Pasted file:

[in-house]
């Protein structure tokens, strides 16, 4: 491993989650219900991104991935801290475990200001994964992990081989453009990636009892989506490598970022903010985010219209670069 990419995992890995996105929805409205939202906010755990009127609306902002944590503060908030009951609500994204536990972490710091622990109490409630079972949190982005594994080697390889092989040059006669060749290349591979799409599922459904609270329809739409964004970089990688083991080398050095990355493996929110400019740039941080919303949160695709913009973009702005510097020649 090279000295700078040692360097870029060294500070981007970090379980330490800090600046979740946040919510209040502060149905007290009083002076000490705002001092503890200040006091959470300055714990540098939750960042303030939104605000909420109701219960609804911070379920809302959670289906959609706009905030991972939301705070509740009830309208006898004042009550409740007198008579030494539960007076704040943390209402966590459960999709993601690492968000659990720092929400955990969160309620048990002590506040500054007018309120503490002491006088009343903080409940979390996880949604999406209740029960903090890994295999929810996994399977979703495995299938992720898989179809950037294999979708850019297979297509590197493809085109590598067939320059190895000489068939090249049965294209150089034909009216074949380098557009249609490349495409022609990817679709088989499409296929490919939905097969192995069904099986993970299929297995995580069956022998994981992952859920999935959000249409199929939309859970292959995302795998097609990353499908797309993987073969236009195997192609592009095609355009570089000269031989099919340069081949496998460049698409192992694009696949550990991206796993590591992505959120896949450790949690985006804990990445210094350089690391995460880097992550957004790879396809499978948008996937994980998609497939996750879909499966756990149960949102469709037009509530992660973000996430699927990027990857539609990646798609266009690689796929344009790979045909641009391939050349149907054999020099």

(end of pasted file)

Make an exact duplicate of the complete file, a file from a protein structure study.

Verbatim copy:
[in-house]
């Protein structure tokens, strides 16, 4: 491993989650219900991104991935801290475990200001994964992990081989453009990636009892989506490598970022903010985010219209670069 990419995992890995996105929805409205939202906010755990009127609306902002944590503060908030009951609500994204536990972490710091622990109490409630079972949190982005594994080697390889092989040059006669060749290349591979799409599922459904609270329809739409964004970089990688083991080398050095990355493996929110400019740039941080919303949160695709913009973009702005510097020649 090279000295700078040692360097870029060294500070981007970090379980330490800090600046979740946040919510209040502060149905007290009083002076000490705002001092503890200040006091959470300055714990540098939750960042303030939104605000909420109701219960609804911070379920809302959670289906959609706009905030991972939301705070509740009830309208006898004042009550409740007198008579030494539960007076704040943390209402966590459960999709993601690492968000659990720092929400955990969160309620048990002590506040500054007018309120503490002491006088009343903080409940979390996880949604999406209740029960903090890994295999929810996994399977979703495995299938992720898989179809950037294999979708850019297979297509590197493809085109590598067939320059190895000489068939090249049965294209150089034909009216074949380098557009249609490349495409022609990817679709088989499409296929490919939905097969192995069904099986993970299929297995995580069956022998994981992952859920999935959000249409199929939309859970292959995302795998097609990353499908797309993987073969236009195997192609592009095609355009570089000269031989099919340069081949496998460049698409192992694009696949550990991206796993590591992505959120896949450790949690985006804990990445210094350089690391995460880097992550957004790879396809499978948008996937994980998609497939996750879909499966756990149960949102469709037009509530992660973000996430699927990027990857539609990646798609266009690689796929344009790979045909641009391939050349149907054999020099």